"Battle Creek has long been recognized as an ideal resource for cold water from snow melt," said Doug Killam, a senior environmental scientist with the state wildlife agency. "It's kind of a jewel of the system."

The ongoing restoration project has removed one dam blocking access to the fish and will remove four more dams. A similar agreement, now awaiting approval or denial by the Federal Energy Regulatory Commission, would remove a series of dams blocking access to salmon farther north, in the Klamath River watershed.

Other parts of this project included building better fish ladders and fish screens to give migrating salmon an easier time navigating around remaining obstacles.

It's crucial to the survival of winter-run salmon to restore populations beyond the one hanging on in the Sacramento River, where a disaster like a chemical spill or another drought could wipe out the species, wildlife officials said.

In 2014 and 2015, nearly entire generations of the winter-run Chinook died in the too-warm Sacramento, as humans competed with the fish for water releases from behind Shasta Dam during a five-year drought.

Trying to keep cold-loving salmon by eeking out cold water from behind dams is becoming more complicated still as the climate changes, said Howard Brown of NOAA fisheries.

Man-made climate change is reducing the snow runoff that Californians — both animal and human — historically have depended upon for much of their water supply, scientists say.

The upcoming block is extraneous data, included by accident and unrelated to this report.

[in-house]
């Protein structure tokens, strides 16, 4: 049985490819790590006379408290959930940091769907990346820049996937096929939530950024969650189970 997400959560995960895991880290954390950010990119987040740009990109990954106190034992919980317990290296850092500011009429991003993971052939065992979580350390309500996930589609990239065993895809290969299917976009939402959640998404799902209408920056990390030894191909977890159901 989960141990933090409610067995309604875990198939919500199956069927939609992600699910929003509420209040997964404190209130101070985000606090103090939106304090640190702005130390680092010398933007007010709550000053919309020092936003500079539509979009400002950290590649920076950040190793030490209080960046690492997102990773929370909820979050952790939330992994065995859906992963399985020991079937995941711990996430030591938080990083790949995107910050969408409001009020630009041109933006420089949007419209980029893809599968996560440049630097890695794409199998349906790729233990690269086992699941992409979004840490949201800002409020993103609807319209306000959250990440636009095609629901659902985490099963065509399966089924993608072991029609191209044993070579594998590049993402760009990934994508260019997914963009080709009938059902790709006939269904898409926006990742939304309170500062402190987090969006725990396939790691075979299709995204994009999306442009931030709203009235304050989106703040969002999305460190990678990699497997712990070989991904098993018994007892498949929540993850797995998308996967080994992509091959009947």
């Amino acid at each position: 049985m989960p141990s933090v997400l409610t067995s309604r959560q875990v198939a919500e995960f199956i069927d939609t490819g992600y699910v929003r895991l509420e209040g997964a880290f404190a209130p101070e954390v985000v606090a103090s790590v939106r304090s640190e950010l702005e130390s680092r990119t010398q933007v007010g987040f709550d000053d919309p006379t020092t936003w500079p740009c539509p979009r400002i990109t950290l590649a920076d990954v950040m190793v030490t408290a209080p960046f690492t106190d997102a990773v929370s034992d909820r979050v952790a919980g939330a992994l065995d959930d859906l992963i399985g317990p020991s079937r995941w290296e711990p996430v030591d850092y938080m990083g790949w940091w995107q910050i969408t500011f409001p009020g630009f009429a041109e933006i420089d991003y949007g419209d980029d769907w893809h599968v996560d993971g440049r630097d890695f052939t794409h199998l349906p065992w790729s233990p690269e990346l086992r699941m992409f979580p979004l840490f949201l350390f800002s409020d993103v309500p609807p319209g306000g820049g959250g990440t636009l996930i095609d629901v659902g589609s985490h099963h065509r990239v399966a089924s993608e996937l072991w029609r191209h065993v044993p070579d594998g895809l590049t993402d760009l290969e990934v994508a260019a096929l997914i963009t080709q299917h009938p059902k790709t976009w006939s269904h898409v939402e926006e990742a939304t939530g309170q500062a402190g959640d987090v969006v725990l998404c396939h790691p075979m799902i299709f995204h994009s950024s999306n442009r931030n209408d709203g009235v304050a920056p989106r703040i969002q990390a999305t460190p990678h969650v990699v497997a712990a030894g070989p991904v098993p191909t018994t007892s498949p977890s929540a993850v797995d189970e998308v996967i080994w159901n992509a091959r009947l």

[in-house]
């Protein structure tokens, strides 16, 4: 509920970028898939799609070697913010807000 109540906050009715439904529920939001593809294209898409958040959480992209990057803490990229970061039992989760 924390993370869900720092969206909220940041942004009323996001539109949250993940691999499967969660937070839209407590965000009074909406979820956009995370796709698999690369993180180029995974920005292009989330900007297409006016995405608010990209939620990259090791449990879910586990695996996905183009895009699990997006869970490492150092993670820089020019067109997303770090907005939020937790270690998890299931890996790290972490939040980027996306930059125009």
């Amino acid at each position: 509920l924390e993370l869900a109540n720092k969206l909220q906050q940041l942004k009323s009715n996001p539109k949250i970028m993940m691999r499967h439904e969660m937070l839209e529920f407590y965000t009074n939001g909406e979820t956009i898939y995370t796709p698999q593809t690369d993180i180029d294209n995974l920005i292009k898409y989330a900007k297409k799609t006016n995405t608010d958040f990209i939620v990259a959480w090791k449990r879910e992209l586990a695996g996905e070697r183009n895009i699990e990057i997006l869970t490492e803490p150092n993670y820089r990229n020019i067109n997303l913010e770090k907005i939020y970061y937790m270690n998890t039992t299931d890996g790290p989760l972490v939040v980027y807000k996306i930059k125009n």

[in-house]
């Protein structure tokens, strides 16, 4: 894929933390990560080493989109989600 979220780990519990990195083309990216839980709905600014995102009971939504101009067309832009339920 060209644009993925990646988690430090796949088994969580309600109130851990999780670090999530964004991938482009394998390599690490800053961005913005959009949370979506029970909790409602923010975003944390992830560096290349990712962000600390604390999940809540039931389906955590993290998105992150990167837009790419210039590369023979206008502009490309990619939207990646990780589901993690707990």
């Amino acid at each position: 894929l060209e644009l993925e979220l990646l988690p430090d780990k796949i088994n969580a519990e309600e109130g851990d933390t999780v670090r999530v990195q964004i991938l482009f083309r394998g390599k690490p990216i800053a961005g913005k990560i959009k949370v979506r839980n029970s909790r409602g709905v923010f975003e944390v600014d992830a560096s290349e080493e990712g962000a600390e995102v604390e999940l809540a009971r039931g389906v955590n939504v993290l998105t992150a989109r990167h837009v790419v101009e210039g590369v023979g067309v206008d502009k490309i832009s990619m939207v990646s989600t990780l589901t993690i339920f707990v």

Easing the winter-run Chinook's dependence on a single waterway, the Sacramento, is a good start, a fishing industry trade group said in a statement.

"Salmon fishermen used to have good fishing right outside the Golden Gate in February years ago before winter run salmon were decimated," said John McManus, head of the Golden Gate Salmon Association. "Maybe someday we'll see this again."

Read More

There are no comments yet. Be the first to post your thoughts. or Register.

The Latest Headlines You Need To Know

  • A package destined for Austin exploded early Tuesday at a FedEx ground delivery facility in Schertz, northeast of San Antonio, according to federal authorities. San Antonio Police Chief William McManus told the Austin American-Statesman that a second suspicious package was found at the facility and taken by authorities for further investigation. >> READ MORE: Photos: Austin police investigate explosions | For investigators, a race to decode hidden message in Austin bombings | Map shows location of 4 Austin bombs | Austin explosions: 2 men hurt in fourth blast this month | Officials increase reward to $115,000 for information on Austin bombings | Man held in SXSW threat ruled out as bomb suspect, police say | Austin package explosions: 3 blasts appear connected, claim 2 lives, police say | The Roots' SXSW show canceled after bomb threat; man arrested | Austin package bombings: Friends remember victims Draylen Mason, Anthony House | MORE